Muscle Memory



Stay with me now…



It’s cold outside while I write this. Apparently, it’s cold everywhere while I write this. When you read this, on Saturday or after, it’s not going to be as cold outside as it is today. Today at dawn it was 6 degrees here on the Blue Ridge.



But here’s the thing. I’m thinking about the cold because our son Sam and I are attending another Special Olympics ski meet next Monday and Tuesday in northern Virginia—time trials Monday; races Tuesday. Hoping forward, I’d love some of this cold air to hang around until then, to keep the snow harder, easier to turn on, faster.



But no. The current prediction for those two days is high 50s/low 60s and showers about 40% of the time.



Now, Sam has done well on wet, sloppy snow that clogs his skis on the slalom turns—three weeks ago in North Carolina, on that same sort of snow, he came away with a silver medal at his competition level.



But skiing in that kinda snow just ain’t any fun.



Now, maybe you are a reader who doesn’t care a fig about skiing, but hang on a moment—I’m getting to something.





At many times in my past life, particularly before our children were in their teens and needed me to ski with them as they improved, I skied by myself very aggressively, although I never formally raced.



Here’s the “something” I am getting to.


Many of you readers—skiers or not--you may have had similar pleasures, when you were young. But now you have put them aside, and they have gathered dust—as my skis did—in the barn. There was never quite enough time to drive to the mountain. There was never quite enough money to afford the expense.




Here’s what I conjure for you. I conjure that you stop.


I conjure that you come with me on a trip to the mountain—to your mountain—wherever that is, right now.


Reach out—let’s do it—right now, let’s reach out for muscle memory.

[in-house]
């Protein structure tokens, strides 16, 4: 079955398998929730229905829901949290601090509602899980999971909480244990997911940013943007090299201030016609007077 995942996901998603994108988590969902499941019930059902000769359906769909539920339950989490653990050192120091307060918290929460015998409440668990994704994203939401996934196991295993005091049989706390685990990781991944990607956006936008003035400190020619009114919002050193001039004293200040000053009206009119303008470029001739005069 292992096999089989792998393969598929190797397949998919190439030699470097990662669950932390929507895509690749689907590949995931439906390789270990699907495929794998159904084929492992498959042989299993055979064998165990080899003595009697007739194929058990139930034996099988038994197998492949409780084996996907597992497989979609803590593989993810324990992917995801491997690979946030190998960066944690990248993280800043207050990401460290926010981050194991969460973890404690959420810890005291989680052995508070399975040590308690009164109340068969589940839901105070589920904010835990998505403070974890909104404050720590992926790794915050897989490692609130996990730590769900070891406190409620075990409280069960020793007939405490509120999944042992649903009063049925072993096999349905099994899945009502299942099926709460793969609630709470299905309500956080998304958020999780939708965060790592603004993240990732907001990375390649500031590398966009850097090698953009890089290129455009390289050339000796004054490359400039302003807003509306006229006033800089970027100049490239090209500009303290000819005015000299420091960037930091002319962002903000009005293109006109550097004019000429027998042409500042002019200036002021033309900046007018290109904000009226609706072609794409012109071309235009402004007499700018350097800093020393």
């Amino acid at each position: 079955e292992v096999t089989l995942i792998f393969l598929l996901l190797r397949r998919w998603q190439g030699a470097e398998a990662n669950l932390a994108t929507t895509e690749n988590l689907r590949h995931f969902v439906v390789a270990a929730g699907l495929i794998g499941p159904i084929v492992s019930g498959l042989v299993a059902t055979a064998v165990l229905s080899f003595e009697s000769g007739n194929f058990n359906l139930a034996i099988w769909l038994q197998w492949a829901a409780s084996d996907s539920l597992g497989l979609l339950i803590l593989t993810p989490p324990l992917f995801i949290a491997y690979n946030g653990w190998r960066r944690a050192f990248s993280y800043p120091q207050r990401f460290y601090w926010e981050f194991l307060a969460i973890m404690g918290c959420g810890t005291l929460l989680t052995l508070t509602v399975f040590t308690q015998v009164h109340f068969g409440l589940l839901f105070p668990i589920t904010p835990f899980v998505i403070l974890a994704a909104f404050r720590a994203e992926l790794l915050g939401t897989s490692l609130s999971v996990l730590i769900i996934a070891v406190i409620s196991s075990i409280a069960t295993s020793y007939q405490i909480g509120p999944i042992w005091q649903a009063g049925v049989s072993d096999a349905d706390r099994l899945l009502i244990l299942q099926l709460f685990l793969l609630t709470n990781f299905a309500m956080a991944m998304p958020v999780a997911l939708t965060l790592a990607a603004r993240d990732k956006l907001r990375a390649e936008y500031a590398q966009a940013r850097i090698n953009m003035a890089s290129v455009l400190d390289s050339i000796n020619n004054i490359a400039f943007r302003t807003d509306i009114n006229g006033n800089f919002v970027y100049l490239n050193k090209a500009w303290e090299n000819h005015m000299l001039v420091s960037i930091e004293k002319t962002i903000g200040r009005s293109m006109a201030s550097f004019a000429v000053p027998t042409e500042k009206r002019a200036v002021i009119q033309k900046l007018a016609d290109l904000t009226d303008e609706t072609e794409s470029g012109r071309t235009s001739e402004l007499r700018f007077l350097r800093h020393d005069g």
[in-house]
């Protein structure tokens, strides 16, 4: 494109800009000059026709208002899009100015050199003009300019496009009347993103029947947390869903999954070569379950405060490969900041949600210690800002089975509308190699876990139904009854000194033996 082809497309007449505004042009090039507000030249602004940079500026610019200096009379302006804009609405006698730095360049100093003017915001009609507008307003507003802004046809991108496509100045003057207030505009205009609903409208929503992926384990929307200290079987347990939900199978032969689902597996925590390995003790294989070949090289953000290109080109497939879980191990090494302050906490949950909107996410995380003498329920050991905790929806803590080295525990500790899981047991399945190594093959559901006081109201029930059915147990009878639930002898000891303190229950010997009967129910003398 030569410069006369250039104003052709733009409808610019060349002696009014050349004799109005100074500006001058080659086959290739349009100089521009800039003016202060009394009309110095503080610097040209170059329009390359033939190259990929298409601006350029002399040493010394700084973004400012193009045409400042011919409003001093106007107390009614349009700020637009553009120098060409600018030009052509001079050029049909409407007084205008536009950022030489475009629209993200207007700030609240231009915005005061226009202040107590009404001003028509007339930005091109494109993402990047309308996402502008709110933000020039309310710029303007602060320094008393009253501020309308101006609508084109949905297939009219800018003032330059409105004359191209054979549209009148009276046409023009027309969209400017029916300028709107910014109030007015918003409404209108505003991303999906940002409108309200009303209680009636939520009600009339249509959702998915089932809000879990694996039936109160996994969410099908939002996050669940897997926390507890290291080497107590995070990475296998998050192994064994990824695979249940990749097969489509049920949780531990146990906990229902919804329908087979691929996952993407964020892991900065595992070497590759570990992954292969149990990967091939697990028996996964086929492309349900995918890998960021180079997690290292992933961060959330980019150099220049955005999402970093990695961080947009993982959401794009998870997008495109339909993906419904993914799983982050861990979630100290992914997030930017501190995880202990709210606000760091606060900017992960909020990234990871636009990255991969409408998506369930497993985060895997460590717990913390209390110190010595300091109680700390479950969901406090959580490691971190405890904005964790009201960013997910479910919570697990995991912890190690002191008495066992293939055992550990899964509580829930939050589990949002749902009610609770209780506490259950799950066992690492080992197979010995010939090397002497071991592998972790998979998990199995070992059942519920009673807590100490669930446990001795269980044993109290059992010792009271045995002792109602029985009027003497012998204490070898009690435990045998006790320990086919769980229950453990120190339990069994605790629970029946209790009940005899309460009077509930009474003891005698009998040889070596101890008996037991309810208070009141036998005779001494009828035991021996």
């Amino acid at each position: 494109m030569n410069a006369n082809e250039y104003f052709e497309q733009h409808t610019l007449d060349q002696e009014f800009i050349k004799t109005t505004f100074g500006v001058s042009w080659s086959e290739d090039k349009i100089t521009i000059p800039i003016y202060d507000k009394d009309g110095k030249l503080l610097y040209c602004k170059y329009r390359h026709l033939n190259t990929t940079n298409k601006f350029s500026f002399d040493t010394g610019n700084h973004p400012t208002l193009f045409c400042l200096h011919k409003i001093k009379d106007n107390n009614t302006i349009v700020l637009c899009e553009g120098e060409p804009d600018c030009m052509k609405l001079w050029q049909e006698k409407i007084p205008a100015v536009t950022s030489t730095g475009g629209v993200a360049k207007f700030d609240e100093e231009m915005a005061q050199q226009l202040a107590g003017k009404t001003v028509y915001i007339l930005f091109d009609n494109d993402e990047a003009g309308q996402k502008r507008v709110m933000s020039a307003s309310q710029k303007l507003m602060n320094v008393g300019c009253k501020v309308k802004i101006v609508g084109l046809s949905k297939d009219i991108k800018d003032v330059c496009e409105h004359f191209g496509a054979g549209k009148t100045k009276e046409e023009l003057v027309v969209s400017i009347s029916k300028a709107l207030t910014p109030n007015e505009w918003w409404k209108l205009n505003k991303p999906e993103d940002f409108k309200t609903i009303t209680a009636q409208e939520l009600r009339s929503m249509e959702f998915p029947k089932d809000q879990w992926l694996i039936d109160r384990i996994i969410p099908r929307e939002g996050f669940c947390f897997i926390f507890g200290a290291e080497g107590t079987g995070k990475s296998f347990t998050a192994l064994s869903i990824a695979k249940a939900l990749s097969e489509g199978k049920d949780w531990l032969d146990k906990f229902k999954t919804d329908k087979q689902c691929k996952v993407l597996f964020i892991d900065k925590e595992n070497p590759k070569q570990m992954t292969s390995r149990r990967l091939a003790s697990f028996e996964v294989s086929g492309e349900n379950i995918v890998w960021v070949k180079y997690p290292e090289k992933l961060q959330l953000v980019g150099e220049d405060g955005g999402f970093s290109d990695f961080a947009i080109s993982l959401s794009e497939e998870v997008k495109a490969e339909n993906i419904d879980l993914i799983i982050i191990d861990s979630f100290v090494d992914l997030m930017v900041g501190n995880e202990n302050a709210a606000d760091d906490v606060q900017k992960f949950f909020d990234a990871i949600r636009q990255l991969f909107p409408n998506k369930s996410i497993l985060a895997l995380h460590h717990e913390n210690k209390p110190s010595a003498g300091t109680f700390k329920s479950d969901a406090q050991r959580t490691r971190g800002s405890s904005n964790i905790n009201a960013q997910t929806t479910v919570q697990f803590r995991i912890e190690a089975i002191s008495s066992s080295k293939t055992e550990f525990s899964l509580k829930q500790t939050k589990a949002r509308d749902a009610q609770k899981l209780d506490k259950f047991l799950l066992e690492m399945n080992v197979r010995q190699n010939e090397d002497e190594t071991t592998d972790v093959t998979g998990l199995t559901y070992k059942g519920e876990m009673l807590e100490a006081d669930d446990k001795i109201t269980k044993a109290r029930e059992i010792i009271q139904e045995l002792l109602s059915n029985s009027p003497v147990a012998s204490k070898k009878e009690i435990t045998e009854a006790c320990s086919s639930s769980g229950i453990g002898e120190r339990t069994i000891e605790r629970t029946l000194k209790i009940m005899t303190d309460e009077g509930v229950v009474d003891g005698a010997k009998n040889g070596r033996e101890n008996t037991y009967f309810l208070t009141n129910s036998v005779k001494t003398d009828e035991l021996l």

I snapped my ski boots shut, stamped into my bindings, and pole/skated my way to the lift at the bottom of the mountain. The chair swung round—I was a solo this time—and I sat. I pulled down the bar, settled my skis on the footrest, and looked around. The sky was clear in northern Maine, and the trees all around were rimed thick with ice. It was cold, cold, cold—ten degrees with a twenty mile NW wind, making it seem as though it was about fifteen below. I pulled my balaclava up over my nose and cheekbones, glad I had my ear warmer snug round my head under my woolen watch cap. Loved my minus-twenty parka and mittens.



I reached the top and dismounted smoothly, slowed to a stop. There was an operator inside the upper hut, secured away, maybe with a kerosene heater. His eyes and mine met for a second. Yes, I tried to signal to him, I’m good for this. Hope you are, he seemed to answer, and his eyes shifted away.



I studied the trail map—black-diamond trail or a more moderate blue? I’ll return for that black diamond, I thought, but I need the slower beginning, the reaching for muscle memory, the remembering that my next big birthday is seventy now, and no longer thirty-five. And the blue trail winds along the ridge to the north, seems to dip and then flatten, dip and then flatten—that would be good.



I picked blue. I started down. It was a long, broad run, a good one to wake up upon. Muscle memory is a wonderful thing: if you had it once, you’ll have it now.



Halfway down that first tentative run all diffidence blew away. Deliberately, I set my downhill inside edge, forced my knees into the hill, bore forward with my downhill ankle…and steered a course closer to the fall-line, shot forward, nearly doubled my speed. From then on, with my mind plucked out, it was a dance, every muscle falling familiarly back into its racing place, attacking the hill.



I reached the bottom, winded and sore of thigh. But I had been relieved also of quotidian duty, for a moment, which had been plucked away from me, this once. I was relieved that I could still carve five or six perfect turns, each one increasing my speed by a percentage, each turn wrenching out a fear and leaving it behind me to shiver in the snow.




Do—you—the same, my friend.



What do you fear? What bears you down, as your age? What brings you despair? What leaps out at you when you encounter it and, this time, shrieks at you—‘NO YOU CANNOT!’



That is Satan.



He may have been the greatest of the angels, but he is FALLEN.




He wants to--



TAKE



YOU



DOWN.





Don’t you let him. He is fallen. God is on YOUR side.



…and God wins.





Reader, I want to look behind me on our next ski run together and to see you, smiling as broad as heaven, carving your turns, transported, over your wall of limitations!



Ah! Won’t that be blessed!

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